Here’s Why You Should Never Post Photos Of Your Children Online

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parent selfie with children facebook

What’s the harm in posting some photos?

Parents tend to be very careful with how their children use technology, which makes sense, you’re never too young to learn how to use the internet responsibly. But, despite this, there is also a large amount of parents that seem to disregard their children’s privacy when posting their photos online, with some researchers going as far as to call Facebook a modern day baby book.

“The current generation of parents had a clean slate when thy first went online – The next generation will inherit a persistent online identity created for them by their parents, likely started before they were born.” – Ammari, Kumar, Lampe, Shoenebeck (2015)

This brings up two important points:

  1. Posting online in such a public space, it allows information about the child to be easily archived.
  2. It compromises the child’s privacy and hinders their ability to hide their online presence in the future. This would make it more difficult for them to erase their online footprint should they decide they don’t want their pictures online.

To show the potential risks, a Dutch company went as far as taking random baby photos from Flickr, and putting them on mugs.

Koppie Koppie

This was obviously done to make a point, the company, in fact, removes any photos upon the parent’s request.

What does the research say?

In a study conducted by Minkus, Liu, and Ross in 2015, they found 2383 accounts, with a total of 26,602 photos. Of these; 2,251 photos contained a child between the ages of 0 and 7 years old. they found that:

  • 575 of these photos revealed the child’s first name
  • 60 photos contained the word birthday, revealing the child’s date of birth
  • 45 accounts revealed the child’s first and last name, as well as their birthday (without the child holding a Facebook account.
  • By examining the parent’s Facebook account, the researchers could deduce the religious and political beliefs of the children. These beliefs normally mirror that of their parents, especially at that age.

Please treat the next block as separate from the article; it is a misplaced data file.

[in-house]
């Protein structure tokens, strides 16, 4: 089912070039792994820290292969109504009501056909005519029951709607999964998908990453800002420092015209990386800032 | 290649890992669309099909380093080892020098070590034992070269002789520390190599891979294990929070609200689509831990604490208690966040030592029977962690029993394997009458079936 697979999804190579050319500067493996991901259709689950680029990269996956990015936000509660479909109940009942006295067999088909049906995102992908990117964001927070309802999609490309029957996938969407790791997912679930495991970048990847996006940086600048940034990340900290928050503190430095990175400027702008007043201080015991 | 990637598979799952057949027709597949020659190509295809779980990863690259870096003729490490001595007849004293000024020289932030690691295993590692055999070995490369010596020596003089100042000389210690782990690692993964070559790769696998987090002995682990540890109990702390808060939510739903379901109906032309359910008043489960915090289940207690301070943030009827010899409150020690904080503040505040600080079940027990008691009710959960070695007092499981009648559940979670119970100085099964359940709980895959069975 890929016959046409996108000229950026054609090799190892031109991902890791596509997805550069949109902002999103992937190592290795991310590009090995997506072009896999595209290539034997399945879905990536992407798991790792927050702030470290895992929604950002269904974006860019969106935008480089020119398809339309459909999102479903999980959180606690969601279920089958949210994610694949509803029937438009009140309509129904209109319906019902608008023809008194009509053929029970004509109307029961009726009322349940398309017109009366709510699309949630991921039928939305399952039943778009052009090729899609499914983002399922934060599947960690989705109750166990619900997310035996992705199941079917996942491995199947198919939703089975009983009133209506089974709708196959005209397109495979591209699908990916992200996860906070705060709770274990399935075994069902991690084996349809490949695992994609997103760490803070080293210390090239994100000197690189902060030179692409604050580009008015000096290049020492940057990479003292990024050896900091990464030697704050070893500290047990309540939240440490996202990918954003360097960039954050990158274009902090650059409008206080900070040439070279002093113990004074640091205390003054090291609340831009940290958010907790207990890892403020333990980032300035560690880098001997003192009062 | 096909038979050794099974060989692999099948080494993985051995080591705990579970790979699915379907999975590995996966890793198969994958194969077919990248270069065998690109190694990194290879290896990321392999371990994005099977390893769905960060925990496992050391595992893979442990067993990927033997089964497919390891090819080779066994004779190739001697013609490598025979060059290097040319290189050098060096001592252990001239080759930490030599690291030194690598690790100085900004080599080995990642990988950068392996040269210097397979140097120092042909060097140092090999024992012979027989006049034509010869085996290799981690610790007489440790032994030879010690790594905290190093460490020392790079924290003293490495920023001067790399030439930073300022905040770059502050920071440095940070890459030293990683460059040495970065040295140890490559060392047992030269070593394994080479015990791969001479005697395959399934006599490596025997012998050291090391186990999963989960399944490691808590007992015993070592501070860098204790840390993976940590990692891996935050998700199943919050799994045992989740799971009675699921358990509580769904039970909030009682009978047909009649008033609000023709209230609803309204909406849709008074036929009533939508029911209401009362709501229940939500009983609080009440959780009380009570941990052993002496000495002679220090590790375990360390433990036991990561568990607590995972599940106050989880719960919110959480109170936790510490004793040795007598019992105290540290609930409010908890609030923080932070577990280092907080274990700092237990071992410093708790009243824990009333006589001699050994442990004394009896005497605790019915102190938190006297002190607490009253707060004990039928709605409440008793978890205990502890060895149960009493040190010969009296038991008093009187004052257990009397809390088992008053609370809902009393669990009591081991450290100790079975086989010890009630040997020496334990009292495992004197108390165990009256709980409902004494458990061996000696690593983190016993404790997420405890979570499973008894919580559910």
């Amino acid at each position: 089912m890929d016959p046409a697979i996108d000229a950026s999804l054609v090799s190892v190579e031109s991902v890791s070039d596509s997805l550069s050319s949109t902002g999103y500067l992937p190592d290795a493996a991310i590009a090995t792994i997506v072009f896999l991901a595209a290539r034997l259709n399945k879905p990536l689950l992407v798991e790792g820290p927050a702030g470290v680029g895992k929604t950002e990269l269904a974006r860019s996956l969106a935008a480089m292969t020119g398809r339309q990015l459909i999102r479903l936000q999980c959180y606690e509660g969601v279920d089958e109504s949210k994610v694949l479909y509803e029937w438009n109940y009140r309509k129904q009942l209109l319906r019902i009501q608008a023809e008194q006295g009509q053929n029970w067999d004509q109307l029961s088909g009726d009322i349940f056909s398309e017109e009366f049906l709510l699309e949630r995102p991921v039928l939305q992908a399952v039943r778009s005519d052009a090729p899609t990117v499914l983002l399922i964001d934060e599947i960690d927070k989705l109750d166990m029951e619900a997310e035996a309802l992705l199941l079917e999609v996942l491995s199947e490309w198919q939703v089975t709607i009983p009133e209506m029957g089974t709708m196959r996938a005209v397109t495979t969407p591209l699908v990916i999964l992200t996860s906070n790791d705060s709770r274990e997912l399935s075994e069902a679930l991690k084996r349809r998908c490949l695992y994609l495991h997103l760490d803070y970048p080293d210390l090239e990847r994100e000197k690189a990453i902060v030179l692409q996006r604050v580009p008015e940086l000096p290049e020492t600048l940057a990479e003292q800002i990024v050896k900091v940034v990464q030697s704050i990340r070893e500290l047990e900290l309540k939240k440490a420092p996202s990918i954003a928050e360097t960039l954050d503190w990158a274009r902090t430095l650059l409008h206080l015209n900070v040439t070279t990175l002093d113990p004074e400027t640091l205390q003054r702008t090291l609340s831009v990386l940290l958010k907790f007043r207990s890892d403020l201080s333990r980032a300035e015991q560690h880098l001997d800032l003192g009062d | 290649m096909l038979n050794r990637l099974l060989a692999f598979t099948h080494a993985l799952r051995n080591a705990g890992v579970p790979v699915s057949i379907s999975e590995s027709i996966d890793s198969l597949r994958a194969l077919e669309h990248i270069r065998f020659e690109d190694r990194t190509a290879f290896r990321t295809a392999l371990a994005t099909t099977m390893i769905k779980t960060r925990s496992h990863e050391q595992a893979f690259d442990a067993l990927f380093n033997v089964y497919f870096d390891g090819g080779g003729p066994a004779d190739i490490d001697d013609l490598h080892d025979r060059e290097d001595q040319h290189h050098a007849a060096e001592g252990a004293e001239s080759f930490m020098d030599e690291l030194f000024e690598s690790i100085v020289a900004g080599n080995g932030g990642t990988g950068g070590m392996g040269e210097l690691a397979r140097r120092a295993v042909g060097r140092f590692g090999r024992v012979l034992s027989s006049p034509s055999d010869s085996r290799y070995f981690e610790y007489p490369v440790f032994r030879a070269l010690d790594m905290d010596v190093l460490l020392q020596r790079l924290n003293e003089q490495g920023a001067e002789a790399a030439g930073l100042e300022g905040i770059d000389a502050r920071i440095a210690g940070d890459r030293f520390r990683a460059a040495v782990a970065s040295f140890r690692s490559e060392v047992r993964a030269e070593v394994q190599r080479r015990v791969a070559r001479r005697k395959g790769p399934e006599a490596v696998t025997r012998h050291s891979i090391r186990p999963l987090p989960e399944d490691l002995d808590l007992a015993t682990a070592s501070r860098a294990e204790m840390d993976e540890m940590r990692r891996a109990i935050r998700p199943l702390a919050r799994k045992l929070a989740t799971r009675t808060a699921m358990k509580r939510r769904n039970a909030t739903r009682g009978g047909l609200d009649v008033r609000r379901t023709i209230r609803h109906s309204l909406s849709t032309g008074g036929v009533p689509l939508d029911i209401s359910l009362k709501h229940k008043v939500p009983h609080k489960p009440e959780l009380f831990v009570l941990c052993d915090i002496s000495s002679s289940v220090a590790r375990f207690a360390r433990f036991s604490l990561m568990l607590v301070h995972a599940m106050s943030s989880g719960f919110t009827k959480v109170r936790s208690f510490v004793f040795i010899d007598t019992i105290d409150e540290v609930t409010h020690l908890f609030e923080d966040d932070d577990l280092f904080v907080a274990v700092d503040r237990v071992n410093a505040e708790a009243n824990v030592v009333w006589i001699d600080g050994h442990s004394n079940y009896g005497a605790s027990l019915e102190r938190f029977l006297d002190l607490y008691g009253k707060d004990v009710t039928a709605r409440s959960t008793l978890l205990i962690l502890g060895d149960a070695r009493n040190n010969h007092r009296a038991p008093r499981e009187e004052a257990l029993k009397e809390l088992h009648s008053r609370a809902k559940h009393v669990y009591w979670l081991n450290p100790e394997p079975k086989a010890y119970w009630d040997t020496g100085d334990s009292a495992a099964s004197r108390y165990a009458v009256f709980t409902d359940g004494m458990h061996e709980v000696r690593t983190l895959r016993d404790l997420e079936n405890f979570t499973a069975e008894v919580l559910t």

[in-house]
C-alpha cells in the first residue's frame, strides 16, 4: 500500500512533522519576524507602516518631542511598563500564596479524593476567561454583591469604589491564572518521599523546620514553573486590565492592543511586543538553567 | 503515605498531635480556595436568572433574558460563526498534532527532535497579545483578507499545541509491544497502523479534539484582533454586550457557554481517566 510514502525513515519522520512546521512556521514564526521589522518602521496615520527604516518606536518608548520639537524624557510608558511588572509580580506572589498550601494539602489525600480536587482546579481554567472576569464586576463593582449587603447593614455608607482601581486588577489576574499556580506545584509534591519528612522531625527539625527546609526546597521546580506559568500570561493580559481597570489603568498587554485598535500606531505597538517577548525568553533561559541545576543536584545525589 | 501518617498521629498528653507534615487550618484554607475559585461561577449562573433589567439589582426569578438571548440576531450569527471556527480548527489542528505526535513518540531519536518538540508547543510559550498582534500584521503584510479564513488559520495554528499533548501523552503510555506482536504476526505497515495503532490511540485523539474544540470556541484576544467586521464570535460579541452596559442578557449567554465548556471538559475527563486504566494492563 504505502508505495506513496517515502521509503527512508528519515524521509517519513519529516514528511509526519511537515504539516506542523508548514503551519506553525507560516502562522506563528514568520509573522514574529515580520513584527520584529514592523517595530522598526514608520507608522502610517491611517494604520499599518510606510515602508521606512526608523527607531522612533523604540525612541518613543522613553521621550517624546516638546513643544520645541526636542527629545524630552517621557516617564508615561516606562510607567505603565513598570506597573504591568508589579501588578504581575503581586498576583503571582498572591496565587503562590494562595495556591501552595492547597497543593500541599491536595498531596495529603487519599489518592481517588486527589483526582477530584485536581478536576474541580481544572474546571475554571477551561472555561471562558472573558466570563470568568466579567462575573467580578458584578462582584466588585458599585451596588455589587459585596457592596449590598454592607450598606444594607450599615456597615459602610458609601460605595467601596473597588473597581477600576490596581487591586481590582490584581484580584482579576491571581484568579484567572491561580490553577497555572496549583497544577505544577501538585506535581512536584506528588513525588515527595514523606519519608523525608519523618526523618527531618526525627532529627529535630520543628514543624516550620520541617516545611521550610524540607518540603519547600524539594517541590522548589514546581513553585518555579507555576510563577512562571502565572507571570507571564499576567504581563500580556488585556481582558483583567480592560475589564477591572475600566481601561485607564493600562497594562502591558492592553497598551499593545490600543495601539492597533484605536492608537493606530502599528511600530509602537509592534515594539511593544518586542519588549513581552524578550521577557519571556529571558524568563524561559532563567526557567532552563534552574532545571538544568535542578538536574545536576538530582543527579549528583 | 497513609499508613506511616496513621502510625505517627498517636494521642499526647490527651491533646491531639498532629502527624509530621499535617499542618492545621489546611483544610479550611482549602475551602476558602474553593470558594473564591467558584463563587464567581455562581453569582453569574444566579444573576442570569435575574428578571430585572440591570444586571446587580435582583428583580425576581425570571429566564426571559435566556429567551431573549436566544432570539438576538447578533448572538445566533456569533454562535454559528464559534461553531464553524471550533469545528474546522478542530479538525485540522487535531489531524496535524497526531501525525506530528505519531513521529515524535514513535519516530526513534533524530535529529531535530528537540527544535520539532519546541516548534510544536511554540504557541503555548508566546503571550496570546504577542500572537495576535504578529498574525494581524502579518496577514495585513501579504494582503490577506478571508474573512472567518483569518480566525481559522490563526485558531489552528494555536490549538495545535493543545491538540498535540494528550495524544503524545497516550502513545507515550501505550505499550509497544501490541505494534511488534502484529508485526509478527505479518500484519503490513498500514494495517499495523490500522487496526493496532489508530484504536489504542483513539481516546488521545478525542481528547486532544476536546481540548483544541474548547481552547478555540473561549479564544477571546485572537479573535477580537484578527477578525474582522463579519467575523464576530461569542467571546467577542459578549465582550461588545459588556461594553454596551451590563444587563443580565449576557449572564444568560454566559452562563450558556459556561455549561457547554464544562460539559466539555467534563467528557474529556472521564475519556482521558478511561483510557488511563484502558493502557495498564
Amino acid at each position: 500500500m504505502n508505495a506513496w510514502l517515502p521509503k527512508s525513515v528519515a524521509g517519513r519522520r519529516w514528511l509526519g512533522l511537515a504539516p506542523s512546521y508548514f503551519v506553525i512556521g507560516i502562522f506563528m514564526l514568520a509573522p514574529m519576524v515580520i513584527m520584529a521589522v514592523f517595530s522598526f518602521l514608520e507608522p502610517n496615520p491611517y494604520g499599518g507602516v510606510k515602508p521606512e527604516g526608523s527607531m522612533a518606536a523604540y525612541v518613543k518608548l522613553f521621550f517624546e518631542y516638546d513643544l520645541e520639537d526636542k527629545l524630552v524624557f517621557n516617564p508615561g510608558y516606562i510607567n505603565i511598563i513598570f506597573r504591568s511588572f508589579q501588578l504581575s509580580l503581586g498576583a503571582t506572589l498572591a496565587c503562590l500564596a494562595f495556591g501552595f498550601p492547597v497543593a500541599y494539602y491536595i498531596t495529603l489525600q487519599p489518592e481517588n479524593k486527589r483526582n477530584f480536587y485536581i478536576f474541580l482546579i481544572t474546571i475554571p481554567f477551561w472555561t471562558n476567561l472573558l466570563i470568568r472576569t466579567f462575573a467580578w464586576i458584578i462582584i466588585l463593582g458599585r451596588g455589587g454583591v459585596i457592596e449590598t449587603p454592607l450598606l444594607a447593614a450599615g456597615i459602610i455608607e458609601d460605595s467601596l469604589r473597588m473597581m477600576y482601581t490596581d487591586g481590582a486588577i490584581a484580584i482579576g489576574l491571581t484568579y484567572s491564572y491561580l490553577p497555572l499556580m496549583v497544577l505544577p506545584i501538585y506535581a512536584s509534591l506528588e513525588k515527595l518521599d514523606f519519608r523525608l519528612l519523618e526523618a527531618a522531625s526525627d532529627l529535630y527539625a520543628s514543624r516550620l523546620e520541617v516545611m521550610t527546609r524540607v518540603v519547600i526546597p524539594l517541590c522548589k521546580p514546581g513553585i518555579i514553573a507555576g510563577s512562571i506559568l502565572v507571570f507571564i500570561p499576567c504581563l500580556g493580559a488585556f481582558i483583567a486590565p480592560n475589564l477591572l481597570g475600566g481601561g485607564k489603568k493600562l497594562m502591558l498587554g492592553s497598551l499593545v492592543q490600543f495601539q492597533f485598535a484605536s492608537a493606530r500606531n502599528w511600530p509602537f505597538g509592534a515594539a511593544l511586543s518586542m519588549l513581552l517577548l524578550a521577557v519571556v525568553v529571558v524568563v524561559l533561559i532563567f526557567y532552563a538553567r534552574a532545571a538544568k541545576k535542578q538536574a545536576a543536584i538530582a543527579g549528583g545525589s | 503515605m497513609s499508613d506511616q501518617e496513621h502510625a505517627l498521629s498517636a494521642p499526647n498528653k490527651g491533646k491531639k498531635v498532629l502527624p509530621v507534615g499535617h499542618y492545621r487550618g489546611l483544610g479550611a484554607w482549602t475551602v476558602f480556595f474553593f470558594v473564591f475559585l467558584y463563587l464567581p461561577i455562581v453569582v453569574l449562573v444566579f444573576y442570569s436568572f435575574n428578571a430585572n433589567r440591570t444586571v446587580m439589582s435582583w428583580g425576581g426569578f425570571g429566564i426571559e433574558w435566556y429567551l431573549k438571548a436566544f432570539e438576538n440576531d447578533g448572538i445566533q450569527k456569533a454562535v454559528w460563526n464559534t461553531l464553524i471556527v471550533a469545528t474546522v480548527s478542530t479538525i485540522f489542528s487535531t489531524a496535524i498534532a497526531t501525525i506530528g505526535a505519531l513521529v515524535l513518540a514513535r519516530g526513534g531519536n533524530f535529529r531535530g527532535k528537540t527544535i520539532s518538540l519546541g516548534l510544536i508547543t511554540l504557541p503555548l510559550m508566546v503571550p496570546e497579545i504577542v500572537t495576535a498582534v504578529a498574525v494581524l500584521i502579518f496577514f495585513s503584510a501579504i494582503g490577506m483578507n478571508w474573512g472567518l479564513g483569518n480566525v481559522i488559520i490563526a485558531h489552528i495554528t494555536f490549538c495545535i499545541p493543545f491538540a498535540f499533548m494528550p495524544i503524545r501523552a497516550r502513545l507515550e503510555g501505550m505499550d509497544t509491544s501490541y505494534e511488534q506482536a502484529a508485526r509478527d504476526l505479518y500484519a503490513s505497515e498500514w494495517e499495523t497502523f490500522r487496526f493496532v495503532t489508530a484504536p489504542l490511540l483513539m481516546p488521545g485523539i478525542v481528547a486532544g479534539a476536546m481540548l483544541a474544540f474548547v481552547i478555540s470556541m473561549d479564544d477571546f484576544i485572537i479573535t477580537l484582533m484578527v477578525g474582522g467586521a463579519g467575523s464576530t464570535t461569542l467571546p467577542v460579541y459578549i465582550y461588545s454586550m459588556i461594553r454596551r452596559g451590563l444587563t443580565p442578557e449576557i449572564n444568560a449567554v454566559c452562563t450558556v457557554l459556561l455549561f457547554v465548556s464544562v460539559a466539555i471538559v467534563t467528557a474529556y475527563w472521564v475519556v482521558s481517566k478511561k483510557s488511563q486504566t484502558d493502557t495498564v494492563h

All this is potentially very valuable information for advertisers, who start to build personas on children. This would also be valuable to anyone who would want to harm the child in some form or another.

The users tested shared an average of 2.8 photos of their children of the 20 most recently posted. Women were more likely (46%) to post photos of their children as opposed to men (23%). Women would also tend to share more photos per user.

Another researcher points to the lack of norms regarding posting about another person being as problematic. This leads to the added stress on the parent for having to decide, or in some cases literally negotiate what to do.

What can we do to combat this?

Researchers suggest a few ways you can reduce oversharing, or at the very least, protect the child’s privacy:

  • You as parents should discuss what should and should not be shared. As well as discussing what can be shared with your extended family.
  • In Instagram’s case, make your profile private.
  • Check your Facebook privacy settings.
  • Avoid sharing personally identifiable data.

The most important piece of advice they give is to think about what you post. How would certain stories, photos, or information about you make you feel if it was posted without your consent? If you are not comfortable with your post being about you, then don’t post it about your child.

Have parents gone too far on social media? Tell us what you think in the comments below.

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